Read more of this story at Slashdot.



Source: Slashdot – Facebook Is Losing Users In the US and Canada

Google's AI Converts Webpages Into Videos

Researchers at Google say they’ve developing an AI system that can automatically convert webpages into short videos. From a report: It extracts assets like text and images and their design styles including fonts, colors, and graphical layouts from HTML sources and organizes the assets into a sequence of shots, maintaining a look and feel similar to the source page as it does so. Google envisions the system could be useful to businesses that host websites containing rich visual representations about their services or products. These assets, the company says, could be repurposed for videos, potentially enabling those without extensive resources to reach a broader audience. A typical video costs between $880 and $1,200 and can take days to weeks to produce. URL2Video, which was presented at the 2020 User Interface Software and Technology Symposium, automatically selects key content from a page and decides the temporal and visual presentation of each asset.

Read more of this story at Slashdot.



Source: Slashdot – Google’s AI Converts Webpages Into Videos

Instagram drops 'recent' posts from hashtag pages ahead of the election

Instagram is taking a new step to prevent the spread of misinformation ahead of the presidential election. The app is temporarily disabling “recent” posts from appearing on hashtag pages in order “to reduce the real-time spread of potentially harmful…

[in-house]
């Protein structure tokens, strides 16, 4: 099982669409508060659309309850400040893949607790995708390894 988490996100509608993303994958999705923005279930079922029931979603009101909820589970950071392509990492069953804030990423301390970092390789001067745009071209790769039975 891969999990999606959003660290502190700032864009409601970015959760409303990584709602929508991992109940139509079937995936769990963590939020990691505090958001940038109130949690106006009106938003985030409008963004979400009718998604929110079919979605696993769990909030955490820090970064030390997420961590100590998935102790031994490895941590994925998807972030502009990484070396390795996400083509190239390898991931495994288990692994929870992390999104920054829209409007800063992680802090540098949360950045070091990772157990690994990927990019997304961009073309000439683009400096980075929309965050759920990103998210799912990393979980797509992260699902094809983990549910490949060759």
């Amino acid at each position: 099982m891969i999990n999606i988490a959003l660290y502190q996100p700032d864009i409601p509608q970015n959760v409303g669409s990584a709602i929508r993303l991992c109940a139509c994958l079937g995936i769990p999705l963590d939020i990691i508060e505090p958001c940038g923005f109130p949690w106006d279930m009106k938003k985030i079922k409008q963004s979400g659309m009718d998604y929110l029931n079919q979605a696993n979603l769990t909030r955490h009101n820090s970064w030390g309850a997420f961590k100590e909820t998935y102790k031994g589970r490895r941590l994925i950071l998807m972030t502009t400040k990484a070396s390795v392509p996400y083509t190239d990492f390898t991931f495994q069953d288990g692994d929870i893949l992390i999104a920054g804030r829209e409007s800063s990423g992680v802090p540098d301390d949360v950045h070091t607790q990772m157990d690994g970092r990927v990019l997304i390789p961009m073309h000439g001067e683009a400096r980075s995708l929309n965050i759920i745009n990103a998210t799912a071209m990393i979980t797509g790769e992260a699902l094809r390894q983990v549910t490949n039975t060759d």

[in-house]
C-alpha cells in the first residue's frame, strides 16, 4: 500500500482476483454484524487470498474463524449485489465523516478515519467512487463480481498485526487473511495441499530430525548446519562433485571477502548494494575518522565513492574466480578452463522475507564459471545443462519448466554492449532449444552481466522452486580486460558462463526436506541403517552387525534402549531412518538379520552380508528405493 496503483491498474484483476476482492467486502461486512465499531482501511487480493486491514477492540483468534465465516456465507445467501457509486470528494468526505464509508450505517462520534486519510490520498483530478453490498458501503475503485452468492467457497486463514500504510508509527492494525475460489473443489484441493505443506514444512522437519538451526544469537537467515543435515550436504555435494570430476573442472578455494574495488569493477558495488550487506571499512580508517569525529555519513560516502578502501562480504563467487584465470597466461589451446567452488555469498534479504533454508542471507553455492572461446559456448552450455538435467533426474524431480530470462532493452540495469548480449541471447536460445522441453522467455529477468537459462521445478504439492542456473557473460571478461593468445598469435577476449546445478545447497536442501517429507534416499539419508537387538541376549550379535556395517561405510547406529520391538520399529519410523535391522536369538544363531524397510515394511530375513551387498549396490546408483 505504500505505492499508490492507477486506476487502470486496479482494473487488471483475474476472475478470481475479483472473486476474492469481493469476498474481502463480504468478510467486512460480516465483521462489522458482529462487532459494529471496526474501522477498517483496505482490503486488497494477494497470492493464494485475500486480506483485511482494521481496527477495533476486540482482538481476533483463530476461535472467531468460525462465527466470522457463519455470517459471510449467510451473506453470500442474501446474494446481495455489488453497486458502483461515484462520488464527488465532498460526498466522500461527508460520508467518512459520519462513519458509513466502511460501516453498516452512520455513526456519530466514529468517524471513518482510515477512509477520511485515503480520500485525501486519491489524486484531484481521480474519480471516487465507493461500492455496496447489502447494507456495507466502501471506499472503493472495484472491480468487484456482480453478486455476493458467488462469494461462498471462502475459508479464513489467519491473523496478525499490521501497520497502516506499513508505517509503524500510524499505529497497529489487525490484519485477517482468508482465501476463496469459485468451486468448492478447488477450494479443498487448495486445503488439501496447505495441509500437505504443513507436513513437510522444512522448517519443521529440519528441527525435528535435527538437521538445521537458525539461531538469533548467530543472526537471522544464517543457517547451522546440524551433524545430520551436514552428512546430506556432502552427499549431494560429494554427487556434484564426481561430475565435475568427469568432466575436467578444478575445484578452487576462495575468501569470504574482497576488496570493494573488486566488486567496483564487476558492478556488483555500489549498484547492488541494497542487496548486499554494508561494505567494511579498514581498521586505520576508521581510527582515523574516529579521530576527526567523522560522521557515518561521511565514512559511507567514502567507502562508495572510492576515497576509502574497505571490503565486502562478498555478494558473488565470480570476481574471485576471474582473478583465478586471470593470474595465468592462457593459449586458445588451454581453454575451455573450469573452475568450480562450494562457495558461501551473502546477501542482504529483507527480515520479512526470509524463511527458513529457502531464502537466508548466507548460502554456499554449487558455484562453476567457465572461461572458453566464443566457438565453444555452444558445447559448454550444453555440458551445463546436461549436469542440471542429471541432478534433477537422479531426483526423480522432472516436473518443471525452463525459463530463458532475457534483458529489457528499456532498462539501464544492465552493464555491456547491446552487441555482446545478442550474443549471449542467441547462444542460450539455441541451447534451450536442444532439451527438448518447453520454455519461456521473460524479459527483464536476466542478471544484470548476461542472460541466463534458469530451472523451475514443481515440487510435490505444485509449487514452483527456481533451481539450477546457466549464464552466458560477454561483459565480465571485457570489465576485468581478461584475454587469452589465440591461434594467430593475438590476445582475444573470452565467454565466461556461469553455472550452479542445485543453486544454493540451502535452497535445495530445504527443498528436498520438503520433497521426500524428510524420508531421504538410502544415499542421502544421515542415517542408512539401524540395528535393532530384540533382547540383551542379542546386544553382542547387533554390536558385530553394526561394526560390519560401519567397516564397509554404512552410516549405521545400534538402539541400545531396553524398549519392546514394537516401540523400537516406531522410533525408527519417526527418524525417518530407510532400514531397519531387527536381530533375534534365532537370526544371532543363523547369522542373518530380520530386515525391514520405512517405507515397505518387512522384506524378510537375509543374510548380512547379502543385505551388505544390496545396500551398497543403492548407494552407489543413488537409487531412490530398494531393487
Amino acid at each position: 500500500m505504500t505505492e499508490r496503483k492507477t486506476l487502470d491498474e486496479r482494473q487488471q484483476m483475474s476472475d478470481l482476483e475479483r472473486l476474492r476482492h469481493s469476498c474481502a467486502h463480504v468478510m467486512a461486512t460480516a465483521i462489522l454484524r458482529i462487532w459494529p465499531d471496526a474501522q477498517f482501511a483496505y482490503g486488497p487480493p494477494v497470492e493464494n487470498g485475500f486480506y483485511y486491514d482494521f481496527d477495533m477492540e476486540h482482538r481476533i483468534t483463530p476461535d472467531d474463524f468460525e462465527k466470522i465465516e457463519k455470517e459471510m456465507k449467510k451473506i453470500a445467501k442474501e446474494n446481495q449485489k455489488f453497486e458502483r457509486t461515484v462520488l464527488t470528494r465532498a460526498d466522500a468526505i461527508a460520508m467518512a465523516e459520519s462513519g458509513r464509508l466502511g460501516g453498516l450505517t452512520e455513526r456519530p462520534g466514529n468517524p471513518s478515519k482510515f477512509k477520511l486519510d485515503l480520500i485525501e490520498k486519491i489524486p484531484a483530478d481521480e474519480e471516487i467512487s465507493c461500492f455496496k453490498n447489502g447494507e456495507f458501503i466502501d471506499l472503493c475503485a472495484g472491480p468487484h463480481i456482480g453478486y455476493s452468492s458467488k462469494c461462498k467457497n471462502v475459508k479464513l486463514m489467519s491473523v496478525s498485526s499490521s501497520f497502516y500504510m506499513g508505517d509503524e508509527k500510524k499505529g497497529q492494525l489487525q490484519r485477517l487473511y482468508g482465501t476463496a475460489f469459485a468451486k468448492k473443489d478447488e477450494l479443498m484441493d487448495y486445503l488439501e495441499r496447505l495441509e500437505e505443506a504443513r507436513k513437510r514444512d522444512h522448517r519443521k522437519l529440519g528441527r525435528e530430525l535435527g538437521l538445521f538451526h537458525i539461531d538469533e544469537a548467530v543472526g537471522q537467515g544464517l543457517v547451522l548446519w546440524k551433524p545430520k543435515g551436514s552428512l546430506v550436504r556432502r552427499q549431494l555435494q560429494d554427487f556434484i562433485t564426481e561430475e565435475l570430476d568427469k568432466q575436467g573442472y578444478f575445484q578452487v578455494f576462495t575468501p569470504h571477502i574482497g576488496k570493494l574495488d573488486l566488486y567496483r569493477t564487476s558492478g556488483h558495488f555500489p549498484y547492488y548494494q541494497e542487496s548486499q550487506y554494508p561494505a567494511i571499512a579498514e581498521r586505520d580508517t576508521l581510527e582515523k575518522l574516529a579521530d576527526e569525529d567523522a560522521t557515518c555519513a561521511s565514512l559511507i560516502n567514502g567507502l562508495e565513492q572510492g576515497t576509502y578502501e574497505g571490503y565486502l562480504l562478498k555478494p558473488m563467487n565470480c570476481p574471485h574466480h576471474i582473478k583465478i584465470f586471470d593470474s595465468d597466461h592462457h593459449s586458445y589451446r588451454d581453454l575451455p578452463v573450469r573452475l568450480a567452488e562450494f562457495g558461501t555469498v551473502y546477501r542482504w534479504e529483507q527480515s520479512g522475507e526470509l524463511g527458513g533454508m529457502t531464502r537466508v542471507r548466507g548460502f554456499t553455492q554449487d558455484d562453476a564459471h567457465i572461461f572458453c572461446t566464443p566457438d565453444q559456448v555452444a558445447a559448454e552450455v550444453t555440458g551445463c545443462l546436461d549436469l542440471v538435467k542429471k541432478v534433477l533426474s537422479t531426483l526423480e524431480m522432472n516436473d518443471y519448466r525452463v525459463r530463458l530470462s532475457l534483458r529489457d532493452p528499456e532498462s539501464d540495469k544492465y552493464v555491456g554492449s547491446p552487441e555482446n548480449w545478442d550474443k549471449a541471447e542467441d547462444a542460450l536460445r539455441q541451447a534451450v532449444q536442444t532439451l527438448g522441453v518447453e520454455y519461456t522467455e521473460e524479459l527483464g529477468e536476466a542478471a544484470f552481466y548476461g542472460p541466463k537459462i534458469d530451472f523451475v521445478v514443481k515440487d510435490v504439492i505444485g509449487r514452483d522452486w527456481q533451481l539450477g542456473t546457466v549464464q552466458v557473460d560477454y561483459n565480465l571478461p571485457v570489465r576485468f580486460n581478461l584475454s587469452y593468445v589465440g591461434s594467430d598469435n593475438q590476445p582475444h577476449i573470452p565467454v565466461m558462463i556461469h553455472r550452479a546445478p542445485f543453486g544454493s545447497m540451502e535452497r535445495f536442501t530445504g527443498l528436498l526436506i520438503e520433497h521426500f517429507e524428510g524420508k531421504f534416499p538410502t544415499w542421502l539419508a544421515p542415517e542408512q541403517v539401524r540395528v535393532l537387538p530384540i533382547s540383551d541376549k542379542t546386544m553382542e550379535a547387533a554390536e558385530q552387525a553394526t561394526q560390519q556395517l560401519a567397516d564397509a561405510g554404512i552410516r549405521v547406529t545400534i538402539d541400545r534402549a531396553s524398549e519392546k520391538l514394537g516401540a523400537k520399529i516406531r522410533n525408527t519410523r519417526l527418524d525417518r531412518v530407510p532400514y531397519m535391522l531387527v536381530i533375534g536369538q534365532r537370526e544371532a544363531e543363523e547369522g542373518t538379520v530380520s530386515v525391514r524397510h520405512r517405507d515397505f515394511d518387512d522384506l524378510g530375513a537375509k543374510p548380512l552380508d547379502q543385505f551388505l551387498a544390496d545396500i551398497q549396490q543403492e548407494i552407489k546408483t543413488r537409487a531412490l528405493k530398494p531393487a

Source: Engadget – Instagram drops ‘recent’ posts from hashtag pages ahead of the election

Brave Browser First To Nix CNAME Deception

An anonymous reader quotes a report from The Register: The Brave web browser will soon block CNAME cloaking, a technique used by online marketers to defy privacy controls designed to prevent the use of third-party cookies. The browser security model makes a distinction between first-party domains — those being visited — and third-party domains — from the suppliers of things like image assets or tracking code, to the visited site. Many of the online privacy abuses over the years have come from third-party resources like scripts and cookies, which is why third-party cookies are now blocked by default in Brave, Firefox, Safari, and Tor Browser.

In a blog post on Tuesday, Anton Lazarev, research engineer at Brave Software, and senior privacy researcher Peter Snyder, explain that online tracking scripts may use canonical name DNS records, known as CNAMEs, to make associated third-party tracking domains look like they’re part of the first-party websites actually being visited. They point to the site https://mathon.fr/ as an example, noting that without CNAME uncloaking, Brave blocks six requests for tracking scripts served by ad companies like Google, Facebook, Criteo, Sirdan, and Trustpilot. But the page also makes four requests via a script hosted at a randomized path under the first-party subdomain 16ao.mathon.fr. When Brave 1.17 ships next month (currently available as a developer build), it will be able to uncloak the CNAME deception and block the Eulerian script. Other browser vendors are planning related defenses. “Mozilla has been working on a fix in Firefox since last November,” notes The Register. “And in August, Apple’s Safari WebKit team proposed a way to prevent CNAME cloaking from being used to bypass the seven-day cookie lifetime imposed by WebKit’s Intelligent Tracking Protection system.”

Read more of this story at Slashdot.



Source: Slashdot – Brave Browser First To Nix CNAME Deception

Two Ohio Republicans Plead Guilty in Alleged $60 Million Bribery Scandal for Coal and Nuclear Bailout

Two of the five Republicans arrested on corruption charges involving former Ohio House Speaker Larry Householder pleaded guilty on Thursday to racketeering. They’re the first to be convicted in the alleged $60 million federal corruption scandal, which federal prosecutors are already calling one of the largest…

Read more…



Source: Gizmodo – Two Ohio Republicans Plead Guilty in Alleged Million Bribery Scandal for Coal and Nuclear Bailout